The people of Papua New Guinea are already bearing the full brunt of the effects of climate change. Entire communities from coastal regions and islands have already been forced to relocate, sometimes several times over, due to rising sea levels, wave damage and salinization of land and water.

A threat to local populations  

The country’s first LNG infrastructure, PNG LNG, developed by ExxonMobil, has a serious record of human rights violations. Abuses by private security forces, failure to respect the consent of project-affected populations, land disputes and intra-community violence have all been reported. 

Consultations with communities affected by the Papua LNG project have provoked fears that their rights will similarly not be protected: police travelled with consultants in charge of assessing human rights impacts, and the information provided about the project remains very patchy, despite repeated requests from local communities and civil society.    

Questionable benefits for Papua New Guinea

Gas from the Papua LNG project would be exported to international markets, with uncertain benefits for the country’s economy and its people. Yet another model is possible for Papua New Guinea: by 2030, 78% of the country’s electricity needs could be met at a cost of $110 million – 100 times less than that of the Papua LNG project, according to government estimates.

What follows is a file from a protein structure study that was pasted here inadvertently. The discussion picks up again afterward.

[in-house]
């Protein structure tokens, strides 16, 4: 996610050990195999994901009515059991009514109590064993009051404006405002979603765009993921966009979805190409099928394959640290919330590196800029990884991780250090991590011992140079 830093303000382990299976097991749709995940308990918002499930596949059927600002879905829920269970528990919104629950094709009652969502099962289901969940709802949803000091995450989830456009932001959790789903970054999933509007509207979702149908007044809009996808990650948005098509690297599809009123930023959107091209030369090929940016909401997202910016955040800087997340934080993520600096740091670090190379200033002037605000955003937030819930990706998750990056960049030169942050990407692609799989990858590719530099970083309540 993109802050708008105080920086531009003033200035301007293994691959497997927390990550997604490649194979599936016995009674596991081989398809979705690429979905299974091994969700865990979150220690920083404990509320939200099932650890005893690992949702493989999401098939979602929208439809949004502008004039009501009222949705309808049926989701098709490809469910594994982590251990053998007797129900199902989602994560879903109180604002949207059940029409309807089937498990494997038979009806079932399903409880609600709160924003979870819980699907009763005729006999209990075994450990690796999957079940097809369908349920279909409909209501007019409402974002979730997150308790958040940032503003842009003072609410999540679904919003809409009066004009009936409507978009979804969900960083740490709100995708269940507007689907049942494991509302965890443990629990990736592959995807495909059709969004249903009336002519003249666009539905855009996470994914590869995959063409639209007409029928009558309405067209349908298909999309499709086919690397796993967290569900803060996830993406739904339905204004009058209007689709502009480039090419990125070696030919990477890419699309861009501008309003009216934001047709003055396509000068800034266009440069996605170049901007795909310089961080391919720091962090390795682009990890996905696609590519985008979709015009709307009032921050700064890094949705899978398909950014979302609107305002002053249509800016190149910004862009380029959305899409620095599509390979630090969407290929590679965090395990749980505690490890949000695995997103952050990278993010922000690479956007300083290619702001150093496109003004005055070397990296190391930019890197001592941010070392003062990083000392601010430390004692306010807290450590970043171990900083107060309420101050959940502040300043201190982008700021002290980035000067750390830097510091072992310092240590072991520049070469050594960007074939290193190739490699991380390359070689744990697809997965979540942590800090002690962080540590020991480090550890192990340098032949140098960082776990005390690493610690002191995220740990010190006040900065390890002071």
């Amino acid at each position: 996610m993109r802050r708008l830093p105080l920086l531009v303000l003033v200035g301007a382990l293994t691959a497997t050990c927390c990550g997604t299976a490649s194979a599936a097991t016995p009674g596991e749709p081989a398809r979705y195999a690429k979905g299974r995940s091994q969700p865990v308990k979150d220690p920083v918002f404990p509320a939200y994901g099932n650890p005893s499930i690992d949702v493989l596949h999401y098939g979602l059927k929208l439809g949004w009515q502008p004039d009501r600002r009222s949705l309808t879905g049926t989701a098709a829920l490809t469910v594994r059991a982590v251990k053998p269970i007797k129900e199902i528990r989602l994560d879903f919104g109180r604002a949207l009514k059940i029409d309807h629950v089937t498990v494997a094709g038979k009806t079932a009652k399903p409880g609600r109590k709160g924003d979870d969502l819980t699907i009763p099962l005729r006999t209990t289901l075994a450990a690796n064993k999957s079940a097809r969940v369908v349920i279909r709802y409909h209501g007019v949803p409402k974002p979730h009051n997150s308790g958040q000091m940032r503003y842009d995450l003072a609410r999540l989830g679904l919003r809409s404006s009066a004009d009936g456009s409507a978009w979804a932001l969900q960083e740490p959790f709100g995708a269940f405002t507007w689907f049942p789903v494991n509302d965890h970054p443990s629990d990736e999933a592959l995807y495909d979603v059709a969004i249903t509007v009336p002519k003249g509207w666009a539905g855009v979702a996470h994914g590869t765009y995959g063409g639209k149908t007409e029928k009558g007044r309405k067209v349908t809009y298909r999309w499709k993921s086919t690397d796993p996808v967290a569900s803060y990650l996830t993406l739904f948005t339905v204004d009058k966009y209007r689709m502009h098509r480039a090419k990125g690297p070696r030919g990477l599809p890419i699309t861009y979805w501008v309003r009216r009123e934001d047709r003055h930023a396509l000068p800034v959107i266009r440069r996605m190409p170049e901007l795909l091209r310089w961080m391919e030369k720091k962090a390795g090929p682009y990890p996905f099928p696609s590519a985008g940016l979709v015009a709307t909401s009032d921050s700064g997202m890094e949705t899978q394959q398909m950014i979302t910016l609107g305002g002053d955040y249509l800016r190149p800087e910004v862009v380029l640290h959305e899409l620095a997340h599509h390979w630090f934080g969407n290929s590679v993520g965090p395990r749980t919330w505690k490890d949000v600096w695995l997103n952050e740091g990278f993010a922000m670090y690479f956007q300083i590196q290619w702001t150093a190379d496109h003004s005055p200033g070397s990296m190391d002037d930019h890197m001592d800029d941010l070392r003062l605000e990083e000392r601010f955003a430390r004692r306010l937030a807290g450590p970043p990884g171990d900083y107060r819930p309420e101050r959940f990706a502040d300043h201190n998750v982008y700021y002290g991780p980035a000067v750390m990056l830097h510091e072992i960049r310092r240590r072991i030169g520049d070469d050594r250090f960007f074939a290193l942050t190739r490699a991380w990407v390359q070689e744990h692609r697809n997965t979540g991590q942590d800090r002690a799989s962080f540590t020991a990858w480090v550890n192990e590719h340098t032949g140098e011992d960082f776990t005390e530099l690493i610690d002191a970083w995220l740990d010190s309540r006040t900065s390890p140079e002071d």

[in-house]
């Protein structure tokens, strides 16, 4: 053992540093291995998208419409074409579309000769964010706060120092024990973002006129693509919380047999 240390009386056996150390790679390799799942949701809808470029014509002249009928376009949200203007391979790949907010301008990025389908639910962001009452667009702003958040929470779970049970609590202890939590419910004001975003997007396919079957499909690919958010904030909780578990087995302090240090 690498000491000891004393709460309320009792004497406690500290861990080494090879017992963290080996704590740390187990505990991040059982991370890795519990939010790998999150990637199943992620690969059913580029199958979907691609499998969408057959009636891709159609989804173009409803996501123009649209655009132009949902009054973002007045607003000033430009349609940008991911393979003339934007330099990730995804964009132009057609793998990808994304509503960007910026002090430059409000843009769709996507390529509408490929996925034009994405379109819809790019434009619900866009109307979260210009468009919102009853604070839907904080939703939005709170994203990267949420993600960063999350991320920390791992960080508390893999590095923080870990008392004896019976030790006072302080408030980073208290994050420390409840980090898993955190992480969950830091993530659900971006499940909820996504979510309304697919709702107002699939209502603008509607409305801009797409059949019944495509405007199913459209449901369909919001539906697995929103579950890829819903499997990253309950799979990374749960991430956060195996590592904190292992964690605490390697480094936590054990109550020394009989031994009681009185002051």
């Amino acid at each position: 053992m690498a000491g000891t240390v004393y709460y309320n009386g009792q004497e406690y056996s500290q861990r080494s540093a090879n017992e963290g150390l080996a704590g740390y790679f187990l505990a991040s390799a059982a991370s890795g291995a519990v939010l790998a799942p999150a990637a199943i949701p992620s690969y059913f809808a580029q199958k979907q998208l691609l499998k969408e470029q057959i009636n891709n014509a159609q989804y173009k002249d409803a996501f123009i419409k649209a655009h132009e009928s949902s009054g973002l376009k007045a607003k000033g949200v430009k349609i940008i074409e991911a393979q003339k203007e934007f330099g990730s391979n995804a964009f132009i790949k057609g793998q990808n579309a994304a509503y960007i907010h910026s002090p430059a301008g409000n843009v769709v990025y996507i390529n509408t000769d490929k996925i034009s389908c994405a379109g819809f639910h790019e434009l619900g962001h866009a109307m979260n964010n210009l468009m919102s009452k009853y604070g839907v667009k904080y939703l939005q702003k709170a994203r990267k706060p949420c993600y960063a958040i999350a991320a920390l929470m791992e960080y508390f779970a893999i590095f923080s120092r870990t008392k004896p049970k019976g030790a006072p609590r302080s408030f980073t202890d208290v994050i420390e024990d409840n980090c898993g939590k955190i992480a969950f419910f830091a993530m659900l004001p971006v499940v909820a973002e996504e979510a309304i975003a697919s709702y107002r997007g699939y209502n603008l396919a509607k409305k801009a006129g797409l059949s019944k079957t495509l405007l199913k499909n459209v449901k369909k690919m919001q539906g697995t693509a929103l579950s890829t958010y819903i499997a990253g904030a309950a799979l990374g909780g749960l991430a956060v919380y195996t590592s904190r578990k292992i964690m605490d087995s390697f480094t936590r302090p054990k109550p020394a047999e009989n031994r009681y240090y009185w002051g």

We are very concerned about the lack of clarity regarding consultations with communities affected by the project. The information available does not make it possible to ensure that the communities will be able to give their Free, Prior and Informed Consent to this project, as is their right. Without these guarantees, financial actors should not give the green light to such a project!

Peter Bosip, Representative of Papua New Guinea NGO CELCOR

A contested project  

For decades, the Papua New Guinean environmental organization, the Centre for Environmental Law and Community Rights (CELCOR) has been fighting for social and climate justice and against extractive projects in Papua New Guinea. Its director, Peter Bosip, has been campaigning for biological conservation, environmental rights and the rights of local populations to decide on the use of their land for 25 years. Today, Peter Bosip and CELCOR oppose the development of new LNG terminals in their country, such as Papua LNG. 

Papua New Guinea is already bearing the brunt of climate change. By developing this fossil fuel project, TotalEnergies would be taking us even further into new climatic, environmental and social risks. If we are to have a sustainable future, French banks, and Crédit Agricole in particular, must commit to renewal energies and no longer supporting Papua LNG